After 24 hours of reflection, the Tenth Circuit's opinion in Kitchen v. Herbert is looking weaker.
The foundational premise of the majority opinion is that the fundamental right to marriage extends to same-sex couples. This was the critical point of difference with the dissent, which argued that the fundamental right of marriage should not be so extended.
Why, then, did the majority hold that the right to marriage was fundamental? The court's reasoning was as follows:
1. In Loving v. Virginia, 388 U.S. 1 (1967), the Supreme Court held that the fundamental right to marriage extends to interracial couples.
2. In Zablocki v. Redhail, 434 U.S. 374, 384 (1978), the Supreme Court held that the fundamental right to marriage extends to delinquent child support obligors.
3. In Turner v. Safley, 482 U.S. 78 (1987), the Supreme Court held that the fundamental rights to marriage extends to prison inmates.
4. Because "the Supreme Court has traditionally described the right to marry in broad terms independent of the persons exercising it," Kitchen slip. op. at 35-36, the fundamental right of marriage is unconditional and extends to everyone.
Unfortunately, the above reasoning is clearly wrong. If the fundamental right of marriage extends to everyone, with no qualifications, then it extends to a person who wants to marry his or her brother or sister. But no court has ever held, and few commentators have ever argued, that there is a fundamental right to commit incest.
Likewise, if the fundamental right of marriage extends to everyone, with no qualifications, then it extends to a person who wants to marry someone who is already married to someone else. But no court has ever held, and almost no commentators have ever argued, that there is a fundamental right to commit bigamy.
It is true that the Supreme Court has rarely found that the right to marriage is qualified. But it a fundamental fallacy to assume that the universe of cases coming before the appellate courts is the same as the total universe of cases. Appellate courts hear only a very small portion of the cases heard in the trial courts, and the trial courts themselves hear only a very small portion of the total cases filed. Only the closest cases are heard on appeal.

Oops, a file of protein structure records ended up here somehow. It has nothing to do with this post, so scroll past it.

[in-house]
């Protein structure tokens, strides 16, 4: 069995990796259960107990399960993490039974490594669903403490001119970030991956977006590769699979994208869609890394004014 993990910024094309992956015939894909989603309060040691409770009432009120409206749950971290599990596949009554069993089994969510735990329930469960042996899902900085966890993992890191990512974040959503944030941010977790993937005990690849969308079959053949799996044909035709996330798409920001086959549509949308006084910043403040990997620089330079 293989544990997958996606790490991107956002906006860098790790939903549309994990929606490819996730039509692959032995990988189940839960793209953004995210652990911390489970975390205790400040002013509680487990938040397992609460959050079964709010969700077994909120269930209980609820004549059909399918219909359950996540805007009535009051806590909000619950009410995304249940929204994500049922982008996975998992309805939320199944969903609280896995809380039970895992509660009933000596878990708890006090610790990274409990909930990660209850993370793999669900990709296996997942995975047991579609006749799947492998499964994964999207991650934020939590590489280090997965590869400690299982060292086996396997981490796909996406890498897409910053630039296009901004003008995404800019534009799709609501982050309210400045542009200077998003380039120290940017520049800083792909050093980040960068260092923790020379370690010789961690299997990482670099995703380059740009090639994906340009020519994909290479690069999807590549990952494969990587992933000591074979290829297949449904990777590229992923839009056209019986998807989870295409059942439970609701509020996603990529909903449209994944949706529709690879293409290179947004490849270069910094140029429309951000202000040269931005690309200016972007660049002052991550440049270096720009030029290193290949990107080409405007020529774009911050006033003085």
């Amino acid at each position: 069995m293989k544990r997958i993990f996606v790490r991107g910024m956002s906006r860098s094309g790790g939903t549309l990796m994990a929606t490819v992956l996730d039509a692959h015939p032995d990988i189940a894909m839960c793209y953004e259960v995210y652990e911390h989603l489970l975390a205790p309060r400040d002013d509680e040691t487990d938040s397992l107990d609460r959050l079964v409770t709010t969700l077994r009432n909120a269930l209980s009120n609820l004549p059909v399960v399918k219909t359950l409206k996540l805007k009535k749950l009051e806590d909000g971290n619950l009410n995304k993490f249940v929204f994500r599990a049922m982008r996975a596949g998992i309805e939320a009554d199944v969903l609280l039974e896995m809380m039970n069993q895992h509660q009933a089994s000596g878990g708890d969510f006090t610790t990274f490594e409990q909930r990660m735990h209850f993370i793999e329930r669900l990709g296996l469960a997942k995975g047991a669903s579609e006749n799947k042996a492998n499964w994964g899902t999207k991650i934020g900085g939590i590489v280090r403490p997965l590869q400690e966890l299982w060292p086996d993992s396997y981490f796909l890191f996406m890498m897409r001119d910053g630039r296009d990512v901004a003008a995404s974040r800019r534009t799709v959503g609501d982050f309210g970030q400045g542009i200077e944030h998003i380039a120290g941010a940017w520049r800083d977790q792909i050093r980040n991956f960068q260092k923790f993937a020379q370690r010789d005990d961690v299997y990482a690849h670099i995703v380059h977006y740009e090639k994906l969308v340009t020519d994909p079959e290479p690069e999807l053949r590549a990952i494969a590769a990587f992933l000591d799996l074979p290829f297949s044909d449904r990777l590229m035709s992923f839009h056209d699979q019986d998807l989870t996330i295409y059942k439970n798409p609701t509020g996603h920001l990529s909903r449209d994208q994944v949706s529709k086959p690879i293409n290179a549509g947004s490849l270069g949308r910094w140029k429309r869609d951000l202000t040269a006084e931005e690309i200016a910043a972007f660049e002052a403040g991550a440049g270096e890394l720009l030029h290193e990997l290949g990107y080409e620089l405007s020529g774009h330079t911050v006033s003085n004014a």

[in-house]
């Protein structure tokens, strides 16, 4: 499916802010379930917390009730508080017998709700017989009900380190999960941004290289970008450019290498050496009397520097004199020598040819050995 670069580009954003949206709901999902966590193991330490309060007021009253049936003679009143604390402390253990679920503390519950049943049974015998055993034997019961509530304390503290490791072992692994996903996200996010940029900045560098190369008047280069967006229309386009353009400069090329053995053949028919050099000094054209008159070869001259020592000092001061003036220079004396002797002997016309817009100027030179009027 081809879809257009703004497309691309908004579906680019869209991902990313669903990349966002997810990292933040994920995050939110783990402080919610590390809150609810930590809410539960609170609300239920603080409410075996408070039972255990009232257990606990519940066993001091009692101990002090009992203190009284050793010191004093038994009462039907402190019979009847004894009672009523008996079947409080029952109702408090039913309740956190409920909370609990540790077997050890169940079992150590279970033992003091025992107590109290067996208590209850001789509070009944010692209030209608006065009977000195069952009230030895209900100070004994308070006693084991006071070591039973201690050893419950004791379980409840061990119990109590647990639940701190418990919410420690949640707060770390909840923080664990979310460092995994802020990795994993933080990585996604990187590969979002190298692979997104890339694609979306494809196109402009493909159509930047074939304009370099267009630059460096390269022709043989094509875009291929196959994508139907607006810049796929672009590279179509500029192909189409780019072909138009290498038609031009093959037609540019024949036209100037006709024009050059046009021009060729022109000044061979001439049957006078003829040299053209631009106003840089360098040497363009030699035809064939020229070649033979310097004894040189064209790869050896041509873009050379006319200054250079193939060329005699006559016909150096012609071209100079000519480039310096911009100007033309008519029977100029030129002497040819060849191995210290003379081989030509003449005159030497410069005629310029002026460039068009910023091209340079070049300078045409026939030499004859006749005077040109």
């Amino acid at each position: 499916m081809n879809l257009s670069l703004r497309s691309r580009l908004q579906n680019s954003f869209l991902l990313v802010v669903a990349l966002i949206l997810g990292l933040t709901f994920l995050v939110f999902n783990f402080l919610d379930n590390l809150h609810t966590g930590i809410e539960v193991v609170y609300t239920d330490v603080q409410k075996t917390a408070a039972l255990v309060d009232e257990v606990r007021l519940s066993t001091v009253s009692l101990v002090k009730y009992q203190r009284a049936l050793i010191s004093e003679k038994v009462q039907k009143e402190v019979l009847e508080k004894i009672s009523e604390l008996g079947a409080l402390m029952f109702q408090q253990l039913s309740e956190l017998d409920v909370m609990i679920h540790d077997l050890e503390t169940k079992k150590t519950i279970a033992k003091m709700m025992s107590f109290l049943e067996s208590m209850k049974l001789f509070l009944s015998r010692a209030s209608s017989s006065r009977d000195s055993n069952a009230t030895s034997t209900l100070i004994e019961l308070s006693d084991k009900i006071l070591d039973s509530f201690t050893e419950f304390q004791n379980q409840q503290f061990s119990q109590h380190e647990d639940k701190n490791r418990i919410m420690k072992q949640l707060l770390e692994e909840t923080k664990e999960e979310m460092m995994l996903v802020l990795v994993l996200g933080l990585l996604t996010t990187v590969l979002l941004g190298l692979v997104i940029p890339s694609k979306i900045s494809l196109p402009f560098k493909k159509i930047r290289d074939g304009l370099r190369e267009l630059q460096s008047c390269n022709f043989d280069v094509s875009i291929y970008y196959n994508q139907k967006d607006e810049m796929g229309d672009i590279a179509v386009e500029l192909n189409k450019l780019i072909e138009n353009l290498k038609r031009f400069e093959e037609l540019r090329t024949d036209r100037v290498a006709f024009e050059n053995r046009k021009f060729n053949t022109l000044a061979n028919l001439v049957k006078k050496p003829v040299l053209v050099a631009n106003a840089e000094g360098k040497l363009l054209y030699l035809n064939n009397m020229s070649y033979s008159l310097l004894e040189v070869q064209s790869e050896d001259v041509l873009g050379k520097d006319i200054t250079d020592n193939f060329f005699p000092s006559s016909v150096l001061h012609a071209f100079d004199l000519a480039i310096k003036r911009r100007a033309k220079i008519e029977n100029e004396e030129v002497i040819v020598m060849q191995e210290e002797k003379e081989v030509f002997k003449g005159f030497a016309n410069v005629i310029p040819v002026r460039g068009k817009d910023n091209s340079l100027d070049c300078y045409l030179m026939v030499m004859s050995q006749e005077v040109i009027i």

One therefore cannot assume that the fundamental right to marry is unqualified merely because the Supreme Court has rarely found a qualification. It is very possible, and this instance highly likely, that the qualifications are so obvious that no one has been willing to bear the expense of arguing against them at the Supreme Court level. Surely, if the issue were to come before the Supreme Court, the Court would recognize that there is no fundamental right to commit incest or bigamy.
The primary reasoning process by which the Kitchen court found infringement of the fundamental right to marry is therefore deeply flawed. The fundamental right to marry is not "independent of the persons exercising it." Id. at 36. At a minimum, it does not apply in cases of incest or bigamy. If the fundamental right to marriage is limited in some ways, it can be limited in other ways.
The Kitchen majority should not have held that the fundamental right to marriage extends unconditionally to everyone. It should have recognized that the fundamental right to marriage is limited in various ways, and have focused upon determining whether a restriction based upon the sex of the parties is one such way.
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The flaws in the reasoning of Kitchen do not mean, of course, that the result reached was wrong. The court convincingly demolished Utah's argument that marriage is all about procreation and not about love. But procreation has always been the weakest part of the argument against a federal right to same-sex marriage.